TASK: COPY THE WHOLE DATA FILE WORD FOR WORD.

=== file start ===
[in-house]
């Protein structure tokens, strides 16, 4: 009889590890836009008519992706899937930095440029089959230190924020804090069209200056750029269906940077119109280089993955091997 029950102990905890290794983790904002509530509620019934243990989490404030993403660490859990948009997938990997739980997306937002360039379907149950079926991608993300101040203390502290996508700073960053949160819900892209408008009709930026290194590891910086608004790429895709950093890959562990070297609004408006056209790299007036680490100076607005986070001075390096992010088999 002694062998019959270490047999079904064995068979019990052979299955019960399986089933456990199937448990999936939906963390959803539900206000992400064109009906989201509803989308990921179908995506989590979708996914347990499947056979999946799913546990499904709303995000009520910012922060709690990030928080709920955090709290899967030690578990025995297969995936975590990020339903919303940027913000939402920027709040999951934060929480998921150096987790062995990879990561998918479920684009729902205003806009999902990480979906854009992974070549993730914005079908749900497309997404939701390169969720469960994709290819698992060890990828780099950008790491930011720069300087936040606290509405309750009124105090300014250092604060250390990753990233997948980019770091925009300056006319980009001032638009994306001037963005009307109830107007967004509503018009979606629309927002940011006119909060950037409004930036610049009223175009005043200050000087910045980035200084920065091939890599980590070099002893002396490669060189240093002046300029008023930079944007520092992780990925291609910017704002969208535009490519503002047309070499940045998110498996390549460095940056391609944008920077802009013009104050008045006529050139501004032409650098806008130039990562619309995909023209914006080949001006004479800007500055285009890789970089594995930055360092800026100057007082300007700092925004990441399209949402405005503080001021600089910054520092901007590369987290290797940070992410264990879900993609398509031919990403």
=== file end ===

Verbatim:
[in-house]
């Protein structure tokens, strides 16, 4: 009889590890836009008519992706899937930095440029089959230190924020804090069209200056750029269906940077119109280089993955091997 029950102990905890290794983790904002509530509620019934243990989490404030993403660490859990948009997938990997739980997306937002360039379907149950079926991608993300101040203390502290996508700073960053949160819900892209408008009709930026290194590891910086608004790429895709950093890959562990070297609004408006056209790299007036680490100076607005986070001075390096992010088999 002694062998019959270490047999079904064995068979019990052979299955019960399986089933456990199937448990999936939906963390959803539900206000992400064109009906989201509803989308990921179908995506989590979708996914347990499947056979999946799913546990499904709303995000009520910012922060709690990030928080709920955090709290899967030690578990025995297969995936975590990020339903919303940027913000939402920027709040999951934060929480998921150096987790062995990879990561998918479920684009729902205003806009999902990480979906854009992974070549993730914005079908749900497309997404939701390169969720469960994709290819698992060890990828780099950008790491930011720069300087936040606290509405309750009124105090300014250092604060250390990753990233997948980019770091925009300056006319980009001032638009994306001037963005009307109830107007967004509503018009979606629309927002940011006119909060950037409004930036610049009223175009005043200050000087910045980035200084920065091939890599980590070099002893002396490669060189240093002046300029008023930079944007520092992780990925291609910017704002969208535009490519503002047309070499940045998110498996390549460095940056391609944008920077802009013009104050008045006529050139501004032409650098806008130039990562619309995909023209914006080949001006004479800007500055285009890789970089594995930055360092800026100057007082300007700092925004990441399209949402405005503080001021600089910054520092901007590369987290290797940070992410264990879900993609398509031919990403």